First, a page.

The COVID-19 pandemic poses real challenges to the aim of closing equity and achievement gaps and ensuring continuous improvement of the health, development, and well-being of all children. Approaching COVID-19 through a life course lens reminds us that there will be both short- and long-term effects, and that interactions between changed individual health attributes and changed family and environmental circumstances will continue to reverberate over time (Settersten et al. 2020). The LCHD model (Halfon 2014) reminds us that health is a developmental process, which is particularly sensitive to both positive and negative exposures and experience during sensitive periods of health development.
The Life Course Intervention Research Network (LCIRN) facilitated a series of 4 meetings in 2020 with maternal and child health researchers and other stakeholders to develop a research agenda to better understand the short- and long-term impacts of the COVID-19 pandemic on children’s healthy development.
The results of this effort have recently been published in a summary article in the Maternal and Child Health Journal and a full report is available for download below. Participants identified key research questions at the individual, family, community, schools, and systems levels, focused especially on the less-studied secondary impacts of the pandemic including children’s development and mental health.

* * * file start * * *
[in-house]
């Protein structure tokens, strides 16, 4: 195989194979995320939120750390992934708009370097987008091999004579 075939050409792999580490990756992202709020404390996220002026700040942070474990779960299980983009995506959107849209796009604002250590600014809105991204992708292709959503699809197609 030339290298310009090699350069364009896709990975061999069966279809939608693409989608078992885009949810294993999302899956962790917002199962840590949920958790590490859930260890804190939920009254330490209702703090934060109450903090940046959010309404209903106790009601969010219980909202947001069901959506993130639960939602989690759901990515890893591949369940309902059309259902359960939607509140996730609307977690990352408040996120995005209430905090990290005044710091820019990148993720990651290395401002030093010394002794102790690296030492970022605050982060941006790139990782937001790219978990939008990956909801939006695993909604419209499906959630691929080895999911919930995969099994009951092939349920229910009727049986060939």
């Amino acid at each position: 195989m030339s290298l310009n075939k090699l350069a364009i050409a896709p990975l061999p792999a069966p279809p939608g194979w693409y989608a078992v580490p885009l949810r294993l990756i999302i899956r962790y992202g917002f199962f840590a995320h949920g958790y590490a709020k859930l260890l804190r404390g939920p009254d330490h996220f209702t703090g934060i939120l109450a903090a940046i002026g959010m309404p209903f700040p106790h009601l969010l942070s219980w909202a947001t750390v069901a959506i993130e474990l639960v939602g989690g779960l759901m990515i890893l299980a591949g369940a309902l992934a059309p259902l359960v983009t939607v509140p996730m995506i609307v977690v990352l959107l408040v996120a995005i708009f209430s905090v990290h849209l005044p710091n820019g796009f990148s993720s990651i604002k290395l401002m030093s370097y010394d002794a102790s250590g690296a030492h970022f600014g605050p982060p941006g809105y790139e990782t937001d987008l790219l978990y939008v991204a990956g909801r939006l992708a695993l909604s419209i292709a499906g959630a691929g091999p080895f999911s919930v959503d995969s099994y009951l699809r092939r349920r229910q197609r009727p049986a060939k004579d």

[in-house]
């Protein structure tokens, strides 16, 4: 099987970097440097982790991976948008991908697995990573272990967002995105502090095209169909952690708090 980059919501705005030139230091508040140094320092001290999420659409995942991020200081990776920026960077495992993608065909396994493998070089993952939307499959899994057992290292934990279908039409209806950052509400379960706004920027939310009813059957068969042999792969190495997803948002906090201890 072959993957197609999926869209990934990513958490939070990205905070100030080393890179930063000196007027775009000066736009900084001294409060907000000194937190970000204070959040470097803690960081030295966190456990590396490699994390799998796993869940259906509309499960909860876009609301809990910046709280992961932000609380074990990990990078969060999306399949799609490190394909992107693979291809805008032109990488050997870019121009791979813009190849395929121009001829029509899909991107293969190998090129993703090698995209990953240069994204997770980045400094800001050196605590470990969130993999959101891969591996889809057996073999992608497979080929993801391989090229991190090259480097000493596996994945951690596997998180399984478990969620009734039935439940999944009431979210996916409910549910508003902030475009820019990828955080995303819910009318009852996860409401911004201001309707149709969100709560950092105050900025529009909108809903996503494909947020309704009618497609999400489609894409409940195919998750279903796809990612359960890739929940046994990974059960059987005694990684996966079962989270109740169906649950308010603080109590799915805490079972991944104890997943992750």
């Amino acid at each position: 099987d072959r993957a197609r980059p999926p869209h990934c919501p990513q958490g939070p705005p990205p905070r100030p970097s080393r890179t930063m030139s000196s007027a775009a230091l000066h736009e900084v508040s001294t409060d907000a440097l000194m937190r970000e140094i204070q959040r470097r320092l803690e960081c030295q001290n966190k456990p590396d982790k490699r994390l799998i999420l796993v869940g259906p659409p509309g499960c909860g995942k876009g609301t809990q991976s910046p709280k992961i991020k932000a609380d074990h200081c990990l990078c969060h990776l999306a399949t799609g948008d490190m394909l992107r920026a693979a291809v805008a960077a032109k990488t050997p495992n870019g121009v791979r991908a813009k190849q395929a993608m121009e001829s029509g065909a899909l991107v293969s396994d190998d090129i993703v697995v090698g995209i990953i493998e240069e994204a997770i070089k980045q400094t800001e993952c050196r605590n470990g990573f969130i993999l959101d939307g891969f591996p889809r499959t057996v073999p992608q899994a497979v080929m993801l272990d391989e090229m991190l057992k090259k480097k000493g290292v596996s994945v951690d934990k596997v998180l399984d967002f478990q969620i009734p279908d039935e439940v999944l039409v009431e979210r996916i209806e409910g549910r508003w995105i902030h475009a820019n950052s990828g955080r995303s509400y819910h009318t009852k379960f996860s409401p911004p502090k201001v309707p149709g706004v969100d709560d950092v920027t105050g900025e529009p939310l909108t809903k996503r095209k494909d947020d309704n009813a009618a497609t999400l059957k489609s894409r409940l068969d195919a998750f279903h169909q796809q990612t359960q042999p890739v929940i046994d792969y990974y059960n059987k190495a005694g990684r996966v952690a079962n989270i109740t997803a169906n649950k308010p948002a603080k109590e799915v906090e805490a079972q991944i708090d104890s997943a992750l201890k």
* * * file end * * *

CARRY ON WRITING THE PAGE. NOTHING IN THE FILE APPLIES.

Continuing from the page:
Just as important as what we research, is how we do the research. Recommendations for enacting the COVID-19 MCH Research Agenda include using participatory research methods, seeking out transformative approaches, activating new funding streams, and strengthening data systems that might better measure child well-being across multiple domains. One conclusion from this highly interactive and iterative process, is that researchers, policy makers, health systems, funders, and research institutions all have a role to play in transforming the research landscape to better serve children and families.
The pandemic of 2019-2020 might ultimately be remembered not just for its serious health impacts and social disruptions but as the catalyst for change. The research agenda points to a need for new approaches to research and practice that can promote health equity, re-fashioning systems of care to support optimal health development trajectories in early life and throughout the life course. Creative uses of new technology, and a willingness to work together in new ways to enact this research agenda, hold promise for novel solutions to both the threats posed by COVID-19 and to long-standing challenges to the well-being for all children.
Click below to download a PDF of the full report, which includes further details about the process, detailed research questions for each ecosystem level, and discussion of the recommended approaches.